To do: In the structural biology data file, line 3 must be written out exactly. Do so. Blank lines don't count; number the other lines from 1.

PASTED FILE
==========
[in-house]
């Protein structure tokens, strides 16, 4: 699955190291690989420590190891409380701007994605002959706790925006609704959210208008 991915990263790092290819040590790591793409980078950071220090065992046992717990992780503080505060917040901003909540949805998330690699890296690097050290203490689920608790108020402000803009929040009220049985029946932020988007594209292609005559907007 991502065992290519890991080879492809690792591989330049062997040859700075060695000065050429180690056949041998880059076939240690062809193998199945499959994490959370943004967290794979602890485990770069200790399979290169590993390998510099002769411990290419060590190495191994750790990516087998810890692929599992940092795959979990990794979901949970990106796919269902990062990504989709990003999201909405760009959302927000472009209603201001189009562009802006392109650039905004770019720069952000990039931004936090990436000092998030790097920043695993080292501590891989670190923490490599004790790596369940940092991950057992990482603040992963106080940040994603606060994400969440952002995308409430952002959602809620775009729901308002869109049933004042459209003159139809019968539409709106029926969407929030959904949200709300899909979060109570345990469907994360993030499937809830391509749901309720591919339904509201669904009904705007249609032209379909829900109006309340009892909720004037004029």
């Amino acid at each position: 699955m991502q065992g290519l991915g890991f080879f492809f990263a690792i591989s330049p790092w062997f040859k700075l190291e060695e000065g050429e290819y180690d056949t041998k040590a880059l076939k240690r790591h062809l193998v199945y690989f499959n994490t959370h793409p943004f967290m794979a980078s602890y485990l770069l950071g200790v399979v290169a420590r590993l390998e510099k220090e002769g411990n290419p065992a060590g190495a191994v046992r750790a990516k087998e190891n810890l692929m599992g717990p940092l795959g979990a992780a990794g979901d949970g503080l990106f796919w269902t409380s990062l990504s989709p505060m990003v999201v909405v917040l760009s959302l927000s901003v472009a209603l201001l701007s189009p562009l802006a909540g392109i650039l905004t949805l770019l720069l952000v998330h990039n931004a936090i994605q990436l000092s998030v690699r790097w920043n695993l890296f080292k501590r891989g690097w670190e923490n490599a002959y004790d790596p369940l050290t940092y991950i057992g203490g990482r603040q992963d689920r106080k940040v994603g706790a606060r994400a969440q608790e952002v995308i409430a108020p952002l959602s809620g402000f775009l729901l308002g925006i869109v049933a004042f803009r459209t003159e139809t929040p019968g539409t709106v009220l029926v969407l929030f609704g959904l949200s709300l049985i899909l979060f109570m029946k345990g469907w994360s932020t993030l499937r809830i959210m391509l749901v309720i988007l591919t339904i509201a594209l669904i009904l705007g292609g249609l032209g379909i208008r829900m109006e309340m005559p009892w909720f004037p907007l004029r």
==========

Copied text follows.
């Amino acid at each position: 699955m991502q065992g290519l991915g890991f080879f492809f990263a690792i591989s330049p790092w062997f040859k700075l190291e060695e000065g050429e290819y180690d056949t041998k040590a880059l076939k240690r790591h062809l193998v199945y690989f499959n994490t959370h793409p943004f967290m794979a980078s602890y485990l770069l950071g200790v399979v290169a420590r590993l390998e510099k220090e002769g411990n290419p065992a060590g190495a191994v046992r750790a990516k087998e190891n810890l692929m599992g717990p940092l795959g979990a992780a990794g979901d949970g503080l990106f796919w269902t409380s990062l990504s989709p505060m990003v999201v909405v917040l760009s959302l927000s901003v472009a209603l201001l701007s189009p562009l802006a909540g392109i650039l905004t949805l770019l720069l952000v998330h990039n931004a936090i994605q990436l000092s998030v690699r790097w920043n695993l890296f080292k501590r891989g690097w670190e923490n490599a002959y004790d790596p369940l050290t940092y991950i057992g203490g990482r603040q992963d689920r106080k940040v994603g706790a606060r994400a969440q608790e952002v995308i409430a108020p952002l959602s809620g402000f775009l729901l308002g925006i869109v049933a004042f803009r459209t003159e139809t929040p019968g539409t709106v009220l029926v969407l929030f609704g959904l949200s709300l049985i899909l979060f109570m029946k345990g469907w994360s932020t993030l499937r809830i959210m391509l749901v309720i988007l591919t339904i509201a594209l669904i009904l705007g292609g249609l032209g379909i208008r829900m109006e309340m005559p009892w909720f004037p907007l004029r």